The office of the prophet reflects the nature of the O.T.. “For before John came, all the prophets and the law of Moses looked forward to this present time.” (MT 11: 13 NLT) See(Heb 1:1,2) Jesus is the walking gospel(good news).

  • the truth Holladay, UT
    Sept. 29, 2012 1:31 p.m.


    It doesn't matter "who's God", since it is by and of the people. all people and their ideas and beliefs are welcome to contribute to governing, and hopefully the best ideas win.

    And sometimes they don't, but we have mechanism built in for change.


    Recognizing the need for reformation and having the authority to restore Christ's Church are not the same.

    And how would God restore that authority without DEVINE visitation? Without calling someone to be his Prophet?

    Even Christ did not just reorganize the Jewish or Mosaic religion. But He restored His original Church once followed from Adam down to until Moses and wickedness of the Israelites, with He being the Prophet and first Apostle.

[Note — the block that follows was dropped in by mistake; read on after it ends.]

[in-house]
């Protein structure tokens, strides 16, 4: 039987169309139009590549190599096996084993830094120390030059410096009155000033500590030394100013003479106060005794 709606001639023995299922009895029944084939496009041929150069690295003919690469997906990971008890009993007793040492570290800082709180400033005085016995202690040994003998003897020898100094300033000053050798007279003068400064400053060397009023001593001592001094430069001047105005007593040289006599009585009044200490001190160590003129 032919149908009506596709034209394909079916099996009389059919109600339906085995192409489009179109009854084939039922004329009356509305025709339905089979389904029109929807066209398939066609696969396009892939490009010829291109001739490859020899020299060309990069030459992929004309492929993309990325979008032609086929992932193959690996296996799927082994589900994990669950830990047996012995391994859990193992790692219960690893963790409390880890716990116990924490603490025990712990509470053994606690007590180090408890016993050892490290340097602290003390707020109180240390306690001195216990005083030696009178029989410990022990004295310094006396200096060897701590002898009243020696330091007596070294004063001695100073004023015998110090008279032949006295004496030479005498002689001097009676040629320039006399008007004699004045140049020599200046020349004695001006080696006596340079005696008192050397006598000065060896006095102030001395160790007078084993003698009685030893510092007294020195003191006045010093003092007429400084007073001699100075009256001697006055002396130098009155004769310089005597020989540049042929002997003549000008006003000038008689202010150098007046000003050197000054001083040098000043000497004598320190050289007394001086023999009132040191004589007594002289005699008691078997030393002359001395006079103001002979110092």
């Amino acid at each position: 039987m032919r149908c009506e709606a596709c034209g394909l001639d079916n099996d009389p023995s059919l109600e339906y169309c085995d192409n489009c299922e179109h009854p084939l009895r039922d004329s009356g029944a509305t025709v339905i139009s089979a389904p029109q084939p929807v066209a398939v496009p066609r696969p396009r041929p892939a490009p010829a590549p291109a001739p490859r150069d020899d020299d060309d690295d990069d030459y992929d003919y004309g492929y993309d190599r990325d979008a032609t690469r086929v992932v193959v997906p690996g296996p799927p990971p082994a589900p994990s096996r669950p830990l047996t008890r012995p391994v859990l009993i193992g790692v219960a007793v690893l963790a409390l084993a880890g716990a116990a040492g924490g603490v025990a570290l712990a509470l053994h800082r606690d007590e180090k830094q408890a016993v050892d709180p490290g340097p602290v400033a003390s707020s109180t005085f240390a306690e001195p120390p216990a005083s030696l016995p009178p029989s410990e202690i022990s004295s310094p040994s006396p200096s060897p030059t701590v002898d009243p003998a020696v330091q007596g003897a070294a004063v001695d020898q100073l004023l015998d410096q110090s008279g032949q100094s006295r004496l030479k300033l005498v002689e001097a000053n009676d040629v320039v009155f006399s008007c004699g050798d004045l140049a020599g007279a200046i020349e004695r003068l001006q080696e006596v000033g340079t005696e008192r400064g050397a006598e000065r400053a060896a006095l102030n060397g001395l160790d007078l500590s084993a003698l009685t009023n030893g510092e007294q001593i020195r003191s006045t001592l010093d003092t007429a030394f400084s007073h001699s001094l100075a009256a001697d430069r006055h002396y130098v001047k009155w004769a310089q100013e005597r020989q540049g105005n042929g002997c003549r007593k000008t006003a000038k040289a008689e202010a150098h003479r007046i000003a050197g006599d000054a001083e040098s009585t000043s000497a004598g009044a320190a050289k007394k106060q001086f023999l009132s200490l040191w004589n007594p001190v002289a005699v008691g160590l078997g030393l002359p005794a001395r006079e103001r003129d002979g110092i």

• RanchHand Huntsville, UT
    Sept. 28, 2012 7:34 p.m.


    Because the religious are trying to take over our government and force the rest of us to live by their tenets. That's why.

    I have never said I don't believe in a god, only that I don't believe in your god. Whether or not your god, my god or any other god even exists is up for debate. I have asked several of you many times to prove that your god exists if your going to insist that "god says". Until you have proof that it exists, "god says" is only an opinion.

  • Thinkman Provo, UT
    Sept. 28, 2012 3:24 p.m.

    The idea that there was a great apostasy didn't originate with the LDS church.

    Martin Luther, John Calvin and many others preceding them several centuries before them and Joseph Smith.

  • Twin Lights Louisville, KY
    Sept. 28, 2012 1:11 p.m.